I’m not planting the big numbers I once did, mainly because I’ve filled in all the places where trees were a better option but partly because I’m slowing down.

I’ve planted something like 60,000 trees myself, which sounds reasonably impressive until I mention 30,000 were pine trees. . .

From the ground up – Maureen Howard:

We’ll need to feed extra billions by mid century while being kinder to the land and reducing planet-heating carbon emissions to zero. The challenge has prompted some to call for a great food transition.  Maureen Howard talks to a farmer playing his part.

“It’s like cottage cheese, but black,” says Peter Barrett of the soil that lies beneath Linnburn Station, his 9300ha beef and sheep station at Paerau in Central Otago.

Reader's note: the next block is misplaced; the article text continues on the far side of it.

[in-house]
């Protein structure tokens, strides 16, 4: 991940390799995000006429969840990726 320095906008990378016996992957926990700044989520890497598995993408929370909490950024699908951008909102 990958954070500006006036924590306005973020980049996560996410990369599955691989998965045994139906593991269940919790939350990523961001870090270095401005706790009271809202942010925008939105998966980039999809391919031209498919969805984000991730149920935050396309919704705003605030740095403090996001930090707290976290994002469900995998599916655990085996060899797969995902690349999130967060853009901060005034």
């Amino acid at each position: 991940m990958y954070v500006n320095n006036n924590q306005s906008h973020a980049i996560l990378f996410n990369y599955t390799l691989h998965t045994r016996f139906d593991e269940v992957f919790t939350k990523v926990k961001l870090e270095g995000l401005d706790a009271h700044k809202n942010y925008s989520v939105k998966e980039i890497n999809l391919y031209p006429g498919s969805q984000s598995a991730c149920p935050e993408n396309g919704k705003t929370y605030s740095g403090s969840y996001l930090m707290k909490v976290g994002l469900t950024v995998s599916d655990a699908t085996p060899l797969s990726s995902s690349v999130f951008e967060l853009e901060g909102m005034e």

Above ground, depending on the time of year, sheep may be spotted grazing beneath the gaze of yellow sunflowers, surrounded by a mix of up to 30 other plant species.

Not just a pretty postcard, Linnburn Station is home to 25,000 winter stock units. In fact, this is farming close the limits. Much of the terrain is exposed rocky high country and for the past two years, the already low mean annual rainfall has declined to just 170mm. Temperatures fluctuate from below zero to 40degC. . .

The record-setting $10,000 dog – Sally Rae:

This is the story of a dog called Jack.

Bear with, as it can get a little confusing given that Jack – sold for a record price of $10,000 at last week’s PGG Wrightson Ashburton dog sale at Mayfield – was bred by another Jack.